11 Interesting & Beautiful Places to Visit in Schleswig-Holstein

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From seaside towns to epic castles, there are many fascinating places to visit in Germany’s northernmost state of Schleswig-Holstein.

Schleswig-Holstein is probably most well-known for its proximity to Denmark, flat terrain and coastline, but there’s plenty more to discover in this region.

In this list of beautiful places to visit in Schleswig-Holstein, we’ll be sharing some of our favourite destinations in this all-too-underrated state, including some more unusual attractions you may have never heard of.

We hope you enjoy our recommendations, and be sure to let us know in the comments if there are any Schleswig-Holstein must-sees you would add to our list!

1. Holm

One of our personal favourite places to see in Schleswig-Holstein is the picturesque fishing village of Holm.

Technically part of the city of Schleswig, this idyllic village has a lengthy history dating back over a millennium, when it first gained importance as a hub for fishing.

Today, Holm is a compact little time capsule consisting mostly of holiday homes and adorable houses organized around the central village cemetery and chapel.

While there isn’t much to do in Holm by way of major attractions (besides Holm museum), this Schleswig-Holstein gem is best enjoyed by taking a little stroll, grabbing a treat in one of the village’s cafes, and soaking in all the beautiful scenery.

PRO TIP: After getting your fill of Holm sweet Holm, head over to Burgermeisterin at Schleswig Harbour for some truly delectable Fischbrötchen, AKA fish sandwiches, a local specialty.

2. Laboe Naval Memorial

The Laboe Naval Memorial near Kiel is one of the more unique Schleswig-Holstein attractions, rising up from the beach like the front of a giant Viking ship.

Built between 1927 and 1936, the monument was originally a memorial for sailors of the Imperial German Navy who perished in WWI, but it has since been rededicated to all sailors (of all nationalities) lost at sea.

The tower stands 72-metres-high and features an observation deck on top where panoramic views from 85 metres (279 feet) above sea level can be enjoyed, accessible by both an elevator and a 341 step climb.

Behind the memorial, visitors will also find is a museum display showcasing military ship models and information about Germany’s naval history.

Most conveniently, on the beach in front of the memorial is another one of the top things to see in Schleswig-Holstein: a museum inside a German U-Boat, which we’ll talk about next.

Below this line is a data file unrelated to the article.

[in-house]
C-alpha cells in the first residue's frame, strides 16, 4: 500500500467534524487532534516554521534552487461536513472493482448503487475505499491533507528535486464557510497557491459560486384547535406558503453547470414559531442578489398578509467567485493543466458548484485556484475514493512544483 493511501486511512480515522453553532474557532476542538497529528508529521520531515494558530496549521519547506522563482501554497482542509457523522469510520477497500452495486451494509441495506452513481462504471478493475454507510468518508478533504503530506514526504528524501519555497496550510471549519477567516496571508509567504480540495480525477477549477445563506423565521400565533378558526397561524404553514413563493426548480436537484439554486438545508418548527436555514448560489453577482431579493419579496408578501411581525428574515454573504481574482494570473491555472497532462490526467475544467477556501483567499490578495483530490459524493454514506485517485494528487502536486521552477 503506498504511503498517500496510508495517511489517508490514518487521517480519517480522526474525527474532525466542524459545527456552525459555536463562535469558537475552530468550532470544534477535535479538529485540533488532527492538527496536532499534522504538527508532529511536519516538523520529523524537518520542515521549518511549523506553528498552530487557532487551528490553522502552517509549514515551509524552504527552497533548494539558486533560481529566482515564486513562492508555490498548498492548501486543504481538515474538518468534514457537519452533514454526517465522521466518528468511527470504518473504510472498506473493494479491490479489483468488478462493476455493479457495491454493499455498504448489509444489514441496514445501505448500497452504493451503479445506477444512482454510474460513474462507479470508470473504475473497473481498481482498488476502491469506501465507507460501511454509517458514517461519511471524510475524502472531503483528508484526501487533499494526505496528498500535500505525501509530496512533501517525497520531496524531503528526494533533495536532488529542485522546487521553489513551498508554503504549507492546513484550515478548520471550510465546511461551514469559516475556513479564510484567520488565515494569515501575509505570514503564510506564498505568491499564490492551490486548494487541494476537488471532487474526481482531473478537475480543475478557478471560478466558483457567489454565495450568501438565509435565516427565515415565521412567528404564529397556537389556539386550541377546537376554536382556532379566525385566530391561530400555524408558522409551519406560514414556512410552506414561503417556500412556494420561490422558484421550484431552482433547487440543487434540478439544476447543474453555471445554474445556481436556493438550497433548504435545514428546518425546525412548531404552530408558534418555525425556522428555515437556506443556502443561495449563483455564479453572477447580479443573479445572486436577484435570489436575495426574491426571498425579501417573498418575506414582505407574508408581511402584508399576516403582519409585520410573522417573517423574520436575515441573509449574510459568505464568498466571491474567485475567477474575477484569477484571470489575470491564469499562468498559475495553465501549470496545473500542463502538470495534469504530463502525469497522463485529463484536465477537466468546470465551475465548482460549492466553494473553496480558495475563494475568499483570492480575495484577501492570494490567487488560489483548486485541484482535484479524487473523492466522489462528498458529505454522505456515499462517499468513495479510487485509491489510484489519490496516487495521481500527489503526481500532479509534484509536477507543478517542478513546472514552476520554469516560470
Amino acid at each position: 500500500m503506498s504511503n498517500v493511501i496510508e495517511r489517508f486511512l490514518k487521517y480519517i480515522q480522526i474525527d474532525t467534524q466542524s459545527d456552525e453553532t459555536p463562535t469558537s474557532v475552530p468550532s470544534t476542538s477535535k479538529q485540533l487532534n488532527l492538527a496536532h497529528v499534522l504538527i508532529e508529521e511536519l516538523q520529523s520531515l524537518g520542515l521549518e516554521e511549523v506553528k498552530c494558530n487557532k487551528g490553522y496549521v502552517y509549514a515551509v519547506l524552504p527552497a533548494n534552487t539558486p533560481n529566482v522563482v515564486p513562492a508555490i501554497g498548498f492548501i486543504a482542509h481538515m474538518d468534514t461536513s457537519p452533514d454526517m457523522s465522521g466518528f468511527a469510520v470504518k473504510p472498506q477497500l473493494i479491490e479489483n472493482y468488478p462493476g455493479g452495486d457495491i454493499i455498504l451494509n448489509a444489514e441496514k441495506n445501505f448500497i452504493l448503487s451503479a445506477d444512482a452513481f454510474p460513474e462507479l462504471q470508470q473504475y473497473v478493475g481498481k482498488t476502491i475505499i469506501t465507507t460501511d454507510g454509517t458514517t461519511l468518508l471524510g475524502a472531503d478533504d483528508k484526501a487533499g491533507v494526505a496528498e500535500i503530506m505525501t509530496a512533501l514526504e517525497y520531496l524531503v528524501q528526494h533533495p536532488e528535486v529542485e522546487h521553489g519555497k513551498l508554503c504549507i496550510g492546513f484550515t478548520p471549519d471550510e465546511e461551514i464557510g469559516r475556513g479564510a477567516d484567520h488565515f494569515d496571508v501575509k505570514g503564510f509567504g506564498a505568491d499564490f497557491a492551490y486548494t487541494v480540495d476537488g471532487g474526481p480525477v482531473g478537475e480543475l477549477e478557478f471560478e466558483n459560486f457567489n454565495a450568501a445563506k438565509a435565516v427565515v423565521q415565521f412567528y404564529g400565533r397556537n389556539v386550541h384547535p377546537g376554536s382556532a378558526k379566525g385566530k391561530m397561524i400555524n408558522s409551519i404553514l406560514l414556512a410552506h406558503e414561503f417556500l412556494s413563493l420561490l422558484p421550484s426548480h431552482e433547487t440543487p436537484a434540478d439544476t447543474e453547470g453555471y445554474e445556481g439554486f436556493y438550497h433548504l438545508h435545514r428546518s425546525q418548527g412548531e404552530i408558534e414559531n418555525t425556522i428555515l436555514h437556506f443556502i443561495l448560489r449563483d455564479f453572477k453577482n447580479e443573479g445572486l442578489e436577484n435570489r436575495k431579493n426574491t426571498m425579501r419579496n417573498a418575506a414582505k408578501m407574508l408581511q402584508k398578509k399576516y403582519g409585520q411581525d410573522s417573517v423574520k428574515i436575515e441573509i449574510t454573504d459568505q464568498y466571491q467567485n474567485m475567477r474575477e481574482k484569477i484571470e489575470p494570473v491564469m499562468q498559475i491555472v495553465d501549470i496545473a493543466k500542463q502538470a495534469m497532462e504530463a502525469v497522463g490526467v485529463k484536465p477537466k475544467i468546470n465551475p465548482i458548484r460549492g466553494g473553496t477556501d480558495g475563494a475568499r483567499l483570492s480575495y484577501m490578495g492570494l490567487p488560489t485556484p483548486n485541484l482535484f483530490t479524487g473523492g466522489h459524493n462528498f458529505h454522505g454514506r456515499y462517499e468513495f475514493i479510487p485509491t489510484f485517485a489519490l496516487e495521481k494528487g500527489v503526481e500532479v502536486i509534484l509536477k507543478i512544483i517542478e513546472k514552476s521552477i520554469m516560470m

3. U-Boat 995

For history buffs, one of the best things to see in Schleswig-Holstein is the Laboe Naval Memorial, an old Nazi submarine turned museum ship.

How did this unique museum come to be? Long story short: U-Boat 995 served between 1944 and 1945 during WWII, before being surrendered to the British in Trondheim, Norway in 1945.

Decades later, the German Navy League (DMB) saved the submarine and had it transferred to Laboe Beach to serve as a historical-technical museum ship.

Since 1971, the submarine has been open to the public to go inside and see what life would have been like for sailors serving in the cramped confines. It’s a truly unique experience, and well worth a stop if you find yourself in Schleswig-Holstein.

PRACTICAL INFORMATION FOR VISITING: It costs €7 to visit just the Laboe Memorial or €6 just to visit the museum, or a combi-ticket can be purchased for both attractions for €11. The two sites are open daily from 9am-6pm between April 1st and the 31st of October, and from 10am-4pm between November 1st and the 31st of March. On Christmas Eve and New Year’s Eve, they are still open, but only from 10am-2pm. Make sure you check the official website before going, just in case things change!

4. Gottorf Castle

Gottorf Castle and Estate in the city of Schleswig is one of the most popular Schleswig-Holstein tourist attractions and also one of the most important secular buildings in the state.

This medieval castle-turned-Renaissance-fortress-turned-Baroque-castle is situated on a small island which is today known as the Schleswig Museum Island. The castle was first established around 1160 but fell into disuse and disrepair around 1713.

A restoration project was completed in 1996, with the main castle building now housing both a Museum of Archaeology and a Museum of Art and Cultural History.

The stunning Baroque gardens which surround the estate have also been reconstructed, as has an incredible walk-in globe of the earth (see the next section).

PRACTICAL INFORMATION FOR VISITING: The Museum Island is open Tuesday Friday from 10am until 5pm and on weekends from 10am until 6pm. An entrance ticket costs €10 for adults and includes entry to all museum sections, but not to the Globe House (see below) which has different opening times and prices. Check the website for more info.

5. Gottorfer Globus

In the extensive gardens surrounding Gottorf Castle, there is another fascinating Schleswig-Holstein gem to discover, the reconstructed Globe House and Gottorfer Globus.

The Gottorfer Globus is a large globe of the earth that was originally constructed in the 17th century at Gottorf Castle. While this original globe was later transported to Saint Petersburg, Russia (where it remains today), a modern replica was recreated in 2005, and can now be visited at the Gottorf Castle estate.

Originally constructed between 1650 and 1664, the globe measured 3.1 meters in diameter and was designed so that visitors could actually walk inside as well as admire it from the outside! On the exterior is a normal map of the world while on the inside is a map of star constellations. Once someone was seated inside, the globe was turned to demonstrate the movement of the stars.